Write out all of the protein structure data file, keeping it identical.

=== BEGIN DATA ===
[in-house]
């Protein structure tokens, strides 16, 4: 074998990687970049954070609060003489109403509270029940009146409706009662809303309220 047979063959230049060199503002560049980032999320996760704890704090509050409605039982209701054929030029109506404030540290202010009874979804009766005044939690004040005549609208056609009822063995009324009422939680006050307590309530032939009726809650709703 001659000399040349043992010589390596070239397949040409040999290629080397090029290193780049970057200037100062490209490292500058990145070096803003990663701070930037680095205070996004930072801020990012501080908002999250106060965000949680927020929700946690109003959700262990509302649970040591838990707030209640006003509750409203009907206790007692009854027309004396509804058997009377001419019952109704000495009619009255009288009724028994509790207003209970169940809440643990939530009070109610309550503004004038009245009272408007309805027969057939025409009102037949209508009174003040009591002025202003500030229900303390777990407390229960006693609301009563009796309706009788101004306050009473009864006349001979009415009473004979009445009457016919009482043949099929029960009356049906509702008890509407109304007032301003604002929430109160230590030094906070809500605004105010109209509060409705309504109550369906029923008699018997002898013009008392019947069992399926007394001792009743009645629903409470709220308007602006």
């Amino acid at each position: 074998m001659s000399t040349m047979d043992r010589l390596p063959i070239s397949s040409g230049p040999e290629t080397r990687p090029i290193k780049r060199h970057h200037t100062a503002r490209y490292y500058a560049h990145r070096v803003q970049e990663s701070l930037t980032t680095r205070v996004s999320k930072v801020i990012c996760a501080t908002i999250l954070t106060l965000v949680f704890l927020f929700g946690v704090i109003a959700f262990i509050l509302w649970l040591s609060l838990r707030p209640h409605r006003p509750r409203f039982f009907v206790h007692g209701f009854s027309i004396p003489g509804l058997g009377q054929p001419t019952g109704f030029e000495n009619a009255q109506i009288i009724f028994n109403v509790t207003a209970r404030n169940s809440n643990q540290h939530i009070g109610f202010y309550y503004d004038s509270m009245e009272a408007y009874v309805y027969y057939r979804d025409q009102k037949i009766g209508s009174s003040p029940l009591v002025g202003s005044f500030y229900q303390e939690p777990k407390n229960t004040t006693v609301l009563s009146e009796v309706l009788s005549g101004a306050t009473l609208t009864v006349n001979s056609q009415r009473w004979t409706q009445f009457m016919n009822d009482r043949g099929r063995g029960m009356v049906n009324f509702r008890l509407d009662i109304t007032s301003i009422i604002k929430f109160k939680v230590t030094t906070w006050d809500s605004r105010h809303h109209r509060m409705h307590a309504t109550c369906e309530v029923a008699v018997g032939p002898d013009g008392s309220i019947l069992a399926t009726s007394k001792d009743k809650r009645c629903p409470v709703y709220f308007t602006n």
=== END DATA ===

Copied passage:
[in-house]
């Protein structure tokens, strides 16, 4: 074998990687970049954070609060003489109403509270029940009146409706009662809303309220 047979063959230049060199503002560049980032999320996760704890704090509050409605039982209701054929030029109506404030540290202010009874979804009766005044939690004040005549609208056609009822063995009324009422939680006050307590309530032939009726809650709703 001659000399040349043992010589390596070239397949040409040999290629080397090029290193780049970057200037100062490209490292500058990145070096803003990663701070930037680095205070996004930072801020990012501080908002999250106060965000949680927020929700946690109003959700262990509302649970040591838990707030209640006003509750409203009907206790007692009854027309004396509804058997009377001419019952109704000495009619009255009288009724028994509790207003209970169940809440643990939530009070109610309550503004004038009245009272408007309805027969057939025409009102037949209508009174003040009591002025202003500030229900303390777990407390229960006693609301009563009796309706009788101004306050009473009864006349001979009415009473004979009445009457016919009482043949099929029960009356049906509702008890509407109304007032301003604002929430109160230590030094906070809500605004105010109209509060409705309504109550369906029923008699018997002898013009008392019947069992399926007394001792009743009645629903409470709220308007602006």
């Amino acid at each position: 074998m001659s000399t040349m047979d043992r010589l390596p063959i070239s397949s040409g230049p040999e290629t080397r990687p090029i290193k780049r060199h970057h200037t100062a503002r490209y490292y500058a560049h990145r070096v803003q970049e990663s701070l930037t980032t680095r205070v996004s999320k930072v801020i990012c996760a501080t908002i999250l954070t106060l965000v949680f704890l927020f929700g946690v704090i109003a959700f262990i509050l509302w649970l040591s609060l838990r707030p209640h409605r006003p509750r409203f039982f009907v206790h007692g209701f009854s027309i004396p003489g509804l058997g009377q054929p001419t019952g109704f030029e000495n009619a009255q109506i009288i009724f028994n109403v509790t207003a209970r404030n169940s809440n643990q540290h939530i009070g109610f202010y309550y503004d004038s509270m009245e009272a408007y009874v309805y027969y057939r979804d025409q009102k037949i009766g209508s009174s003040p029940l009591v002025g202003s005044f500030y229900q303390e939690p777990k407390n229960t004040t006693v609301l009563s009146e009796v309706l009788s005549g101004a306050t009473l609208t009864v006349n001979s056609q009415r009473w004979t409706q009445f009457m016919n009822d009482r043949g099929r063995g029960m009356v049906n009324f509702r008890l509407d009662i109304t007032s301003i009422i604002k929430f109160k939680v230590t030094t906070w006050d809500s605004r105010h809303h109209r509060m409705h307590a309504t109550c369906e309530v029923a008699v018997g032939p002898d013009g008392s309220i019947l069992a399926t009726s007394k001792d009743k809650r009645c629903p409470v709703y709220f308007t602006n």